This is where my principles of “Train me Don’t Blame Me” come in. It shouldn’t take an alphabet soup of qualifications to get a job. Getting all the above qualifications can take years off of a man’s life and thousands of dollars. Americans need to train each other once again. Its not reasonable, not ethical, and not American to expect so many demands and an alphabet soup of qualifications just to get a job which could and should be trained for by the employer.
Every generation likes to believe that it came of age at an especially trying moment in history. Millennials have the Great Recession to lament. Gen X had the dotcom bust. The Boomers had Vietnam. And the Silents had the early Cold War, complete with the not-so-silly threat of nuclear war.
But at least when it comes to the job market, I think we can all agree by now that today’s young adults are deserving of at least a few extra pity points. And should there be any doubt, here’s a wonderful, one-chart demonstration of why from a new Pew report. At every education level, the 25- to 32-year-olds of 2013 confronted a higher unemployment rate than past generations did when they were stepping into the workforce. And keep in mind, that’s 2013—four years after the economy was supposed to have started mending.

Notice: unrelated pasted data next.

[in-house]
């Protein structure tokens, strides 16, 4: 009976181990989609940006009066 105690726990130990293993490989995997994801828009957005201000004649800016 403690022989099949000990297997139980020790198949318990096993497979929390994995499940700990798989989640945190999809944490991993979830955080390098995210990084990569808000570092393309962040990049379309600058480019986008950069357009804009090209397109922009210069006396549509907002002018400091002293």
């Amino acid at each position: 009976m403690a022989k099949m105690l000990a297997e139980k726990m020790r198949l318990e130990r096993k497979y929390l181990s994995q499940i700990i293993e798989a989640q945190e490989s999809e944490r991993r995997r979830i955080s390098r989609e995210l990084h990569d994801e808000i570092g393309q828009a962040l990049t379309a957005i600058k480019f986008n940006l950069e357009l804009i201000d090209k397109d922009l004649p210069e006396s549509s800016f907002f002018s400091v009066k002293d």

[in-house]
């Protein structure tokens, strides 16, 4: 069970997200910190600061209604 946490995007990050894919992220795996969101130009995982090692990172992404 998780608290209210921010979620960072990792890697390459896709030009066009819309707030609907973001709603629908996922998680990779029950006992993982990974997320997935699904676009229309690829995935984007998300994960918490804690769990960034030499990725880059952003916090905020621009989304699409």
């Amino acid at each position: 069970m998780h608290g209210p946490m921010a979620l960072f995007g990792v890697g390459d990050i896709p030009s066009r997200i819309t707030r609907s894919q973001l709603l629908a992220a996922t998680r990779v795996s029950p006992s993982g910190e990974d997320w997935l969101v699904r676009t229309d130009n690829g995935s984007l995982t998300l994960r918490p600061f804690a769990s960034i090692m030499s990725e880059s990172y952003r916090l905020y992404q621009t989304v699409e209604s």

I can hear your objections. The Silent Generation grew up in the Great Depression, and even after WWII great swaths of the country were still beset by agrarian poverty most of us can barely imagine today. Too true. The late 1970s clearly weren’t a picnic, and to top it off you had to listen to Kansas on the radio. Truly unfortunate. Gen X would look a whole lot less fortunate if that chart showed the unemployment rate in 2002 instead of 1995. So right!
Being young has never been a financial cakewalk. Still, consider this chart something to clip and save for the next time someone writes a column about why so many kids today seem to live in their parents’ basements.
Or, if you prefer, you could bust out this little table. According to Pew, not that many more Millennials are living at home compared to recent generations—just 15 percent, versus 12 percent of young Boomers in 1986. God, kids those days.